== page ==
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One of my favorite literary works beyond the Bible is a poem called “Footprints.” There is a great message about God and His help during our hour of need. More specifically, it is a dialogue between a man and God, and the two are on a beach reviewing the man’s life. In that conversation, the man questions God about His absence during his times of need. That was because the man only saw one set of footprints in the sand. However, God responded, and like a loving father speaking to His son with love and gentle correction, He informed the man that it was during those times that He carried him. God had a similar conversation with the people of Israel in the book of Deuteronomy when He reminded His people, through Moses, of the life that He saved them from.
I have personally lived my life pursing one goal after another. I doubt I am alone in this mindset. Maybe it is the goal of attaining high grades, getting into dental school, graduating dental school, getting married and having children by a certain age, buying a practice and becoming a practice owner, having certain possessions (car, boat, house etc.), being the dentist everyone likes, attaining a certain bonus and the list goes on. Once we have attained a goal, we are often looking and striving to attain a bigger goal.
These are answers I hear a lot: The Bible says so. I grew up in a Christian home. I had an experience with God. But we are told our lives will be more difficult. That does not sound good. There will be a reward, but not necessarily in this lifetime. Jesus is not always a “nice guy.” Do we want to believe what is pleasant and easy, do we want to believe what is true? Even though I don’t like my phone bill, I know it is true. Jesus claimed He is the Son of God in Mark 14:62. Why should we believe Him?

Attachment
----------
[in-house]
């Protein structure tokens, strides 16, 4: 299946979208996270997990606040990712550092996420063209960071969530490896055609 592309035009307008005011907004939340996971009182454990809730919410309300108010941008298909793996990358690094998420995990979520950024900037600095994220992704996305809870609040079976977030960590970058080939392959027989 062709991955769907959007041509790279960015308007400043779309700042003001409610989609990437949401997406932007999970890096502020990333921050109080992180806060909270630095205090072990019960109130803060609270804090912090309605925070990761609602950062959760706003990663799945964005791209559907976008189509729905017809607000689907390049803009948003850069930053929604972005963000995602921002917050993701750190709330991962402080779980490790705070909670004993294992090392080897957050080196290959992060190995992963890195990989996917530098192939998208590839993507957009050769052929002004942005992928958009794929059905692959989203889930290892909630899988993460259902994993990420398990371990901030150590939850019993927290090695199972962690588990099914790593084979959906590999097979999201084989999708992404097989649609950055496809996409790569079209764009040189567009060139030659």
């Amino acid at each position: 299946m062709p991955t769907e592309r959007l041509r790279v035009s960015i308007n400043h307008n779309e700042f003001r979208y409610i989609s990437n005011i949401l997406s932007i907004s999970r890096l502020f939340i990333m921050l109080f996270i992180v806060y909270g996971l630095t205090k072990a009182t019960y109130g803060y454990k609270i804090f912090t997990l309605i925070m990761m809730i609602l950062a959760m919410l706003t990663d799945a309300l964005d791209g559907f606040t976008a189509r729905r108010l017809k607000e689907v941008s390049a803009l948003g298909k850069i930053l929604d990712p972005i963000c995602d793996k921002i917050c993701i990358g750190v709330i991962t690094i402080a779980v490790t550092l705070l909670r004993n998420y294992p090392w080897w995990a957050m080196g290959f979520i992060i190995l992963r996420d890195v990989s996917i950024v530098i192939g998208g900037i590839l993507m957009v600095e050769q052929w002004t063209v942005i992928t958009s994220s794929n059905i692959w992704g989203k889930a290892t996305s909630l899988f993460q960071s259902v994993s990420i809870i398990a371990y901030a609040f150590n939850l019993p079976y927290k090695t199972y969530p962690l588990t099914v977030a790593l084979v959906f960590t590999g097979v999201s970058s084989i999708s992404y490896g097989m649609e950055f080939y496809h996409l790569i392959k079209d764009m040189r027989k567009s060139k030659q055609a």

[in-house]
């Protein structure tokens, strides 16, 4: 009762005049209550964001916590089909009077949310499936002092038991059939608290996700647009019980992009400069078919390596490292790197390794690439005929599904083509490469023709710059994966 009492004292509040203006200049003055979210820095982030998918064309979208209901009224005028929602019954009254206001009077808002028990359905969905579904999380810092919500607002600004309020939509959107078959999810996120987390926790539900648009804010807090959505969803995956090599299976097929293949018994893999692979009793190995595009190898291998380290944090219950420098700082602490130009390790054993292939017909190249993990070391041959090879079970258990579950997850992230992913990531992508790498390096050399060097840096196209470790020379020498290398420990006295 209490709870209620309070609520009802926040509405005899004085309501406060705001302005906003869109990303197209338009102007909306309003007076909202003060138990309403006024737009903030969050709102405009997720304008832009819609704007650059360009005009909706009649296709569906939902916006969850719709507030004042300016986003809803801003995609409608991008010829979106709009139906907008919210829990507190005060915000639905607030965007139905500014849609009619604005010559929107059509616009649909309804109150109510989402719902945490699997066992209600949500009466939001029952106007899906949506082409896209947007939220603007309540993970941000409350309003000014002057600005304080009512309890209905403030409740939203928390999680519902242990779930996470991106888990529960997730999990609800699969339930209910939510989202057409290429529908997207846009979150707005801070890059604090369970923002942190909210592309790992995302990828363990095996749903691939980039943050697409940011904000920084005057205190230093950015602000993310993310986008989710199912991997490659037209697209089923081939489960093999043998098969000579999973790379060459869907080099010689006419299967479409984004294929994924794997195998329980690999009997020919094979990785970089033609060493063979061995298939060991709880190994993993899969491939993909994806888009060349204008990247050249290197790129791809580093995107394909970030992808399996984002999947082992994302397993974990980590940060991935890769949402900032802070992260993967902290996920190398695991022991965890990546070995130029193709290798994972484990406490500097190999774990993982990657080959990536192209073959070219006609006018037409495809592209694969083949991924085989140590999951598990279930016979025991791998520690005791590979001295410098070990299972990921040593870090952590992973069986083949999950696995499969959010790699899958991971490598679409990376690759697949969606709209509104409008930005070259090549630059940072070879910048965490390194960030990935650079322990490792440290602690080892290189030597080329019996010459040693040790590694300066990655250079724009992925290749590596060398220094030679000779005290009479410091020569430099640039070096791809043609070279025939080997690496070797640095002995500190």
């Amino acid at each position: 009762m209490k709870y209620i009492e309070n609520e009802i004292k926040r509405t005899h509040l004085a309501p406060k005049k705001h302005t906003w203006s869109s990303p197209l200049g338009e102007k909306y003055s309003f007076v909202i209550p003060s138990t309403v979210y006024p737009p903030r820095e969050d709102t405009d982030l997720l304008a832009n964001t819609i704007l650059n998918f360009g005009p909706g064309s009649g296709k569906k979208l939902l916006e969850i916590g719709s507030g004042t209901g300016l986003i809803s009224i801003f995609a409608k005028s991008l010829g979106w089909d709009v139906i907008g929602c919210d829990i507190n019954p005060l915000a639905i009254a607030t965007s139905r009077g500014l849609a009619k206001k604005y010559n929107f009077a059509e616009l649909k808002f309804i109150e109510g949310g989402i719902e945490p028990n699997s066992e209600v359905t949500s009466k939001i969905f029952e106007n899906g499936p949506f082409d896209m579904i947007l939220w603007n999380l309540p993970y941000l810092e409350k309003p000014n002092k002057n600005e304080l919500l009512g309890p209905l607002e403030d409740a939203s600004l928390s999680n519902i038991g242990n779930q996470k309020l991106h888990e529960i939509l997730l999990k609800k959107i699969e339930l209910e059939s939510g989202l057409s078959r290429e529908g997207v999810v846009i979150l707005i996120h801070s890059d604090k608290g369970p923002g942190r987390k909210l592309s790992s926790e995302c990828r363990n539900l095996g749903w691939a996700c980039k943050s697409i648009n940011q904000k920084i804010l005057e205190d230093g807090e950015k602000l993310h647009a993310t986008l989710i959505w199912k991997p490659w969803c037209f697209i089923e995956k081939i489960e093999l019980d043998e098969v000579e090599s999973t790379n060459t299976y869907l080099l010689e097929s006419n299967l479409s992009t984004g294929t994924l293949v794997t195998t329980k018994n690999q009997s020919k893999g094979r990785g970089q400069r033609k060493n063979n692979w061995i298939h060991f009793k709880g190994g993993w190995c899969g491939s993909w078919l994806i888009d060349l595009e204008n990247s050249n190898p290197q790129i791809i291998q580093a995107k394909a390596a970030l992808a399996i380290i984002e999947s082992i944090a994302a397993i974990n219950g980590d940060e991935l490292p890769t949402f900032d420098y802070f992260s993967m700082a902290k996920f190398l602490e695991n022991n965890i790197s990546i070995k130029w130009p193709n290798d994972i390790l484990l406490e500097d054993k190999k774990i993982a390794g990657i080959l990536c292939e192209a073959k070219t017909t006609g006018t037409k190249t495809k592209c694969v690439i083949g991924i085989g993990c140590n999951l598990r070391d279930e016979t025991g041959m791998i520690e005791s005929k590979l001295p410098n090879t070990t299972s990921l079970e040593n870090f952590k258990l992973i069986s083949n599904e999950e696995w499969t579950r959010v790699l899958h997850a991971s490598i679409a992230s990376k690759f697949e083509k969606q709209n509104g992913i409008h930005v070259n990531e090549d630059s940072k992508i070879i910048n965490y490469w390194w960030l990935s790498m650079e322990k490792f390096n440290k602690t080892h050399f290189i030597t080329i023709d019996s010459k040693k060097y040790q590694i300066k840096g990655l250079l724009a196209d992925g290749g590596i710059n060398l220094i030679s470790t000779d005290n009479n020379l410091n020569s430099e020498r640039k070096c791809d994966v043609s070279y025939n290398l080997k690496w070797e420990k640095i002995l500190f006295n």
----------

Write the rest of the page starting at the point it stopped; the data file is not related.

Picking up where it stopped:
All of us entertain questions about the future. About our lives. About our practices. Where will I be in five years? Where will my practice be? Should I invest in a cone beam at this time? When will I be able to identify the right associate for my practice? These are all excellent questions.
Faith and money. Suggesting principles for integrating the two can be both challenging and easily misunderstood. When it comes to one’s personal approach to these matters, devout and studious believers are all over the map as to what the Bible teaches. However, we can all agree, “For the love of money is a root of all kinds of evil, for which some have strayed from the faith in their greediness, and pierced themselves through with many sorrows” (1 Timothy 6:10, NKJV).
Let’s celebrate networking. As a young Christian, I yearned for a community of Christian professionals. The Lord had provided Christian fellowship within the dental school. We encouraged each other with prayers and took turns on mission endeavors. There was easy access to meeting times and meeting rooms. CMDA was active and supportive. Yet, this fellowship was sheltered from non-professional challenges. We all have different comfort zones with grace and tact, but here are a few observations that may benefit those who feel awkward in their transition out of the professional schools and begin their community practices.